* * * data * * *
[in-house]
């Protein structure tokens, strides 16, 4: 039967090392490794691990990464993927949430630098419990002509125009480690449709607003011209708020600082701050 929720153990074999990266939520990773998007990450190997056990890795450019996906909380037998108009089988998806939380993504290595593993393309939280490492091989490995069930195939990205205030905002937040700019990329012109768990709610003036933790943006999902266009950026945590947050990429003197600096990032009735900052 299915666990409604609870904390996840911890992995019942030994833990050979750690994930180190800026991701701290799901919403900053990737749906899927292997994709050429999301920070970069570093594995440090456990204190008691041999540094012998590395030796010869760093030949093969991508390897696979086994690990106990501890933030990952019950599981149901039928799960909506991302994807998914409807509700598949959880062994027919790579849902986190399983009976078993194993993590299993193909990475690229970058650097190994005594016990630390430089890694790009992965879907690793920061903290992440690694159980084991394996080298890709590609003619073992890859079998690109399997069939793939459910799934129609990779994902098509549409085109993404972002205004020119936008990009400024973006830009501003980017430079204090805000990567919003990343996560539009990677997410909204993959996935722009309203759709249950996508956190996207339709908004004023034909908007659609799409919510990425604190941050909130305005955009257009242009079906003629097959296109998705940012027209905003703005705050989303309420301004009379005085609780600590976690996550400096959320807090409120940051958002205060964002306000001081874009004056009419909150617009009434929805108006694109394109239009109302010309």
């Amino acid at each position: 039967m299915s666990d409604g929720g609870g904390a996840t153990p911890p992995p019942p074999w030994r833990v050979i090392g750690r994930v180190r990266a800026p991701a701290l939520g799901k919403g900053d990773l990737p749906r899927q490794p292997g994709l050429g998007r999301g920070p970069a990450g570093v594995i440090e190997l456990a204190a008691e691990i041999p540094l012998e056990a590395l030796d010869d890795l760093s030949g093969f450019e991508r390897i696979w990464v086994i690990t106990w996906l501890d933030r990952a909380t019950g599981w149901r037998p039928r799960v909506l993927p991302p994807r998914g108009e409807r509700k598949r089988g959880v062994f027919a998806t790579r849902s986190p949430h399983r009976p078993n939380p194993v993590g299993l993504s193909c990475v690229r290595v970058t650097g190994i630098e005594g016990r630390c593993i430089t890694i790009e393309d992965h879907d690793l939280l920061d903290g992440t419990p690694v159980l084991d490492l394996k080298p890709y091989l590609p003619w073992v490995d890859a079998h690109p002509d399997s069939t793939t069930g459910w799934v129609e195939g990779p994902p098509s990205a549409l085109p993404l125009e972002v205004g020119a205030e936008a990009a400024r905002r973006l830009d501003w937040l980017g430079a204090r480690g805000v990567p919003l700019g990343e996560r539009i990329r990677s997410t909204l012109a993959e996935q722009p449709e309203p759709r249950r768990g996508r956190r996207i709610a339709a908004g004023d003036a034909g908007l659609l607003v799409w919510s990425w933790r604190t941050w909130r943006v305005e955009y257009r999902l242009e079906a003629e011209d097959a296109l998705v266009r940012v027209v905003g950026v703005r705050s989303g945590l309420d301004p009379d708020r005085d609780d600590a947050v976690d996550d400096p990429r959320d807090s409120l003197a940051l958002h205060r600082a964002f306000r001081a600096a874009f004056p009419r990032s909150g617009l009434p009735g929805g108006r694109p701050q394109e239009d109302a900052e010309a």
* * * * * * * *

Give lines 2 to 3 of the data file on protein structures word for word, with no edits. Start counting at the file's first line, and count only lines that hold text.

């Protein structure tokens, strides 16, 4: 039967090392490794691990990464993927949430630098419990002509125009480690449709607003011209708020600082701050 929720153990074999990266939520990773998007990450190997056990890795450019996906909380037998108009089988998806939380993504290595593993393309939280490492091989490995069930195939990205205030905002937040700019990329012109768990709610003036933790943006999902266009950026945590947050990429003197600096990032009735900052 299915666990409604609870904390996840911890992995019942030994833990050979750690994930180190800026991701701290799901919403900053990737749906899927292997994709050429999301920070970069570093594995440090456990204190008691041999540094012998590395030796010869760093030949093969991508390897696979086994690990106990501890933030990952019950599981149901039928799960909506991302994807998914409807509700598949959880062994027919790579849902986190399983009976078993194993993590299993193909990475690229970058650097190994005594016990630390430089890694790009992965879907690793920061903290992440690694159980084991394996080298890709590609003619073992890859079998690109399997069939793939459910799934129609990779994902098509549409085109993404972002205004020119936008990009400024973006830009501003980017430079204090805000990567919003990343996560539009990677997410909204993959996935722009309203759709249950996508956190996207339709908004004023034909908007659609799409919510990425604190941050909130305005955009257009242009079906003629097959296109998705940012027209905003703005705050989303309420301004009379005085609780600590976690996550400096959320807090409120940051958002205060964002306000001081874009004056009419909150617009009434929805108006694109394109239009109302010309």
């Amino acid at each position: 039967m299915s666990d409604g929720g609870g904390a996840t153990p911890p992995p019942p074999w030994r833990v050979i090392g750690r994930v180190r990266a800026p991701a701290l939520g799901k919403g900053d990773l990737p749906r899927q490794p292997g994709l050429g998007r999301g920070p970069a990450g570093v594995i440090e190997l456990a204190a008691e691990i041999p540094l012998e056990a590395l030796d010869d890795l760093s030949g093969f450019e991508r390897i696979w990464v086994i690990t106990w996906l501890d933030r990952a909380t019950g599981w149901r037998p039928r799960v909506l993927p991302p994807r998914g108009e409807r509700k598949r089988g959880v062994f027919a998806t790579r849902s986190p949430h399983r009976p078993n939380p194993v993590g299993l993504s193909c990475v690229r290595v970058t650097g190994i630098e005594g016990r630390c593993i430089t890694i790009e393309d992965h879907d690793l939280l920061d903290g992440t419990p690694v159980l084991d490492l394996k080298p890709y091989l590609p003619w073992v490995d890859a079998h690109p002509d399997s069939t793939t069930g459910w799934v129609e195939g990779p994902p098509s990205a549409l085109p993404l125009e972002v205004g020119a205030e936008a990009a400024r905002r973006l830009d501003w937040l980017g430079a204090r480690g805000v990567p919003l700019g990343e996560r539009i990329r990677s997410t909204l012109a993959e996935q722009p449709e309203p759709r249950r768990g996508r956190r996207i709610a339709a908004g004023d003036a034909g908007l659609l607003v799409w919510s990425w933790r604190t941050w909130r943006v305005e955009y257009r999902l242009e079906a003629e011209d097959a296109l998705v266009r940012v027209v905003g950026v703005r705050s989303g945590l309420d301004p009379d708020r005085d609780d600590a947050v976690d996550d400096p990429r959320d807090s409120l003197a940051l958002h205060r600082a964002f306000r001081a600096a874009f004056p009419r990032s909150g617009l009434p009735g929805g108006r694109p701050q394109e239009d109302a900052e010309a």